The thing is, there are so many details that I’m leaving out of this scenario. I’m leaving out the fact that it was 1:00pm on a Thursday and I was sitting in the Moe’s parking lot, alone, scrambling to apply mascara and some lip balm. I’m leaving out the fact that I was doing this so that I’d be comfortable walking inside carrying an ounce of dignity to order my Kids burrito and queso, before heading back to the office (where everyone else had already seen me and regularly sees me, without makeup?) I’m leaving out the fact that I didn’t see how oily my face was all day until I caught my forehead in the car mirror. I’m leaving out the part that I was (and currently am) covered in remnants from a new sweater that I just bought and haven’t washed yet, so there are tiny little hair-like remnants stuck to my khaki pants and also my underarms (thanks, Target.) I’m leaving out the part that throughout all of this, I was (and am) slightly hungover from an event I attended last night.
This was 20 minutes of my life, sans-Facebook, sans-Instagram, sans-BWH, where I was fully human – a 24 year-old hungover adult who works in Corporate America, runs a blog, eats Moe’s, has an oily forehead, and is covered in sweater remnants. I’m more than likely going to skip my workout tonight – again. I eat from the office candy jar excessively often. I get late-afternoon migraines if I don’t have coffee throughout the day. I unknowingly ate a weed cookie a few Mondays ago and thought I was having a psychotic break. And *gasp* -- I take antidepressants to keep myself from getting too sad, compulsive, and in-my-own-head about things, as well as to help me from turning into an actual monster when I’m on my period.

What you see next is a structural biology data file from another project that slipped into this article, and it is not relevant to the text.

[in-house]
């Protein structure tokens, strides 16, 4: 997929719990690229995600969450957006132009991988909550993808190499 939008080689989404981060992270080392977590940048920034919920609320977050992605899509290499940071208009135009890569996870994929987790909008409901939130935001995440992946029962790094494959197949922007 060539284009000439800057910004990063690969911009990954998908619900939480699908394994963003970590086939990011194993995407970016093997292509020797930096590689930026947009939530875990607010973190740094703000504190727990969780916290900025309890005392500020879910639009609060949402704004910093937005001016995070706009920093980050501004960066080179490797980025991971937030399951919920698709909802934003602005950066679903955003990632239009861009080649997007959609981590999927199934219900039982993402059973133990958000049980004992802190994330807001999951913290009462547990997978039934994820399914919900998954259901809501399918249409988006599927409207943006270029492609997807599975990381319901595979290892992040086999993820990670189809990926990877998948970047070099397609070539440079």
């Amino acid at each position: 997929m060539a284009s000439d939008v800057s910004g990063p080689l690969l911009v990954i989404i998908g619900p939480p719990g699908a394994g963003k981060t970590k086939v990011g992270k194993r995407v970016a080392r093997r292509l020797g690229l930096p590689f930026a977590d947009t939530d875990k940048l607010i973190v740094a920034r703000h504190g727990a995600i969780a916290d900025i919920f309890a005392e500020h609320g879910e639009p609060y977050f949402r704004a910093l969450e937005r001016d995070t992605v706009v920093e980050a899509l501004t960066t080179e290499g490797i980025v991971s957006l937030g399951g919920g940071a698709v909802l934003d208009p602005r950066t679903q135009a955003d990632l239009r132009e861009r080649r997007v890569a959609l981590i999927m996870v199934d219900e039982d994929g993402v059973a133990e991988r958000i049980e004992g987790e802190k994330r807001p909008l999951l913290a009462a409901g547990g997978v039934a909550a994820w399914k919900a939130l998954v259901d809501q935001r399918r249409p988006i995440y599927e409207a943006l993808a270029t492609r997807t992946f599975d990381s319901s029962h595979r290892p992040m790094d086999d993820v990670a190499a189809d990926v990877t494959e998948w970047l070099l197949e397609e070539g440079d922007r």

I think one of the main reasons I’m posting this today is because I have seen a constant pattern of Babes whom I admire being too intimidated to get involved with the BWH mission because they’re “not doing anything in comparison” to Babes that have been featured so far. But what I think people are refusing to accept is that we’re all trying so hard to show each other the most well-respected versions of ourselves whenever we have the chance. We're not actually getting what we're seeing.
I have tried, since day one of launching this thing, to stay as humble and transparent as I possibly can. And no matter how far this thing goes, I want you [all] to hold me accountable for that. I’m sick of seeing all of these beautifully curated brands that are actually made up of miserable people on the other of the screen. BWH is a safe space where I hope to see strong women taking pride in who they are – the good, the bad, and the oily. I’m here for all of it, and I hope that’s okay with you. If not – there’s always VSCO.
Chelsea DuDeVoire is the Founder + CEO here at Babes Who Hustle. A one-woman show for now, she started this blog as a passion project and is grateful beyond belief for the collaborative community of strong women around the world that BWH has rapidly grown into.